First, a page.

The Pass is is a special label for Trader Joe’s from a New Zealand producer with American ownership (maybe something from the Foley group). I can taste why they wouldn’t want this wine under the label of one of their known brands. I enjoy grapefruit notes in NZ Sauvignon Blanc, but this wine is totally out of balance and is more like an assault on the senses than a crisp summertime sipper. My recommendation is that you take a…wait for it…PASS on The Pass.

Josh Cellars Sauvignon Blanc

Maker: Joseph Carr, Healdsburg, California, USA

Place of Origin: Sonoma County, California, USA

Vintage: 2012

ABV: 13.5%

Purchased for: $14Josh SB

Appearance: Light straw with

Nose: Apricot, pear, mandarin orange, pineapple.

On the palate: Medium dry and mild. Unripe pear, not much else other than a little sweetness and an herbal touch as the wine warms up.

Finish: Sweet, fruity and mild. a little sweetness lingers in the cheeks for a while and then slowly fades.

Parting words: When I saw the Josh Cellars display at a local grocery store, I thought “Well, it looks like it will be pretty dull, but I have to buy some and post notes, right?” Right.

 Sauvignon Blanc is a grape I have grown to appreciate after having some really tasty New Zealand ones. I’ve had some good California SBs too, but most of them have been very dull. This one falls into the dull category. There’s nothing wrong with it per se, and it has a very nice nose, but it falls flat on the palate and it has no finish to speak of. It works best well-chilled with poultry or mild seafood.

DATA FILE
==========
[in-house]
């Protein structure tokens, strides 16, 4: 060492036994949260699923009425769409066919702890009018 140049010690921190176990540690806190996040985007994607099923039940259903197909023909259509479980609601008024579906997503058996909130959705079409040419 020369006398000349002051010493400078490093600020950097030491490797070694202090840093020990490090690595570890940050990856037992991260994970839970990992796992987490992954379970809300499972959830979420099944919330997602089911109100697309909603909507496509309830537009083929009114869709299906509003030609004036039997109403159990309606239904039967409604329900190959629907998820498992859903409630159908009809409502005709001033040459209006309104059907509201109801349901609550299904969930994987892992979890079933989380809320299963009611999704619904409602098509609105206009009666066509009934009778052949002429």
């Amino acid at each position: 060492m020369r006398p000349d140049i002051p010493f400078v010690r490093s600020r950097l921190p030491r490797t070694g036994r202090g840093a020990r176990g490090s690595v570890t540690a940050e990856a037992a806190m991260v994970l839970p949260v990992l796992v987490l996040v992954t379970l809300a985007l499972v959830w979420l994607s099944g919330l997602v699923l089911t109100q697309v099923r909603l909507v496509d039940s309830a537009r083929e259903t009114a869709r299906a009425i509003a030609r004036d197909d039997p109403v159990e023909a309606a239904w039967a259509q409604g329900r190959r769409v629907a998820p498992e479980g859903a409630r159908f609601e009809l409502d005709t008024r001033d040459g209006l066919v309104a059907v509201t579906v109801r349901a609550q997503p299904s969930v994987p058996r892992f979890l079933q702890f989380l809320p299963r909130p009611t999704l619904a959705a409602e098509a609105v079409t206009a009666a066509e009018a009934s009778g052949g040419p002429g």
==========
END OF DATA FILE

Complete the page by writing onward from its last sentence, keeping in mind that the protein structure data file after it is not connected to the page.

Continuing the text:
The price is not good, but if you can find it for closer to $10 it might be worth a try. Otherwise, grab a Joel Gott or one of the cheaper brands from NZ.  Josh Sauvignon Blanc is mildly recommend.

Joel Gott Sauvignon Blanc

Maker: Joel Gott, Napa, California, USA

Grape: Sauvignon Blanc

Region: California, USA

Vintage: 2010

ABV: 13%

Appearance: Pale gold with slow, thick legs.

Nose: Tangerine, Clementine, apricot, basil.

On the palate: Medium-bodied. Slightly sweet, grapefruit, peach, orange, delicately dry.

Finish: Orange, lemon, dry, fading into pleasant grapefruit bitterness.

Parting words: I bought this wine because it was the cheapest one on a list a of great California Sauvignon Blanc. I was a bit reluctant, since I generally only drink New Zealand Sauv Blanc. This one did not disappoint, and has all the citrus notes I love in New Zealanders. That said, the Joel Gott Sauv Blanc is no transplanted Marlbourgh. The herbal notes are much more subdued here and the grapefruit is more present in the finish than in the mouth. Lots of orange (and relatives) and apricot. An all around delicious wine with or without food. This would also be a good turkey (or tofurky) wine. Highly recommended.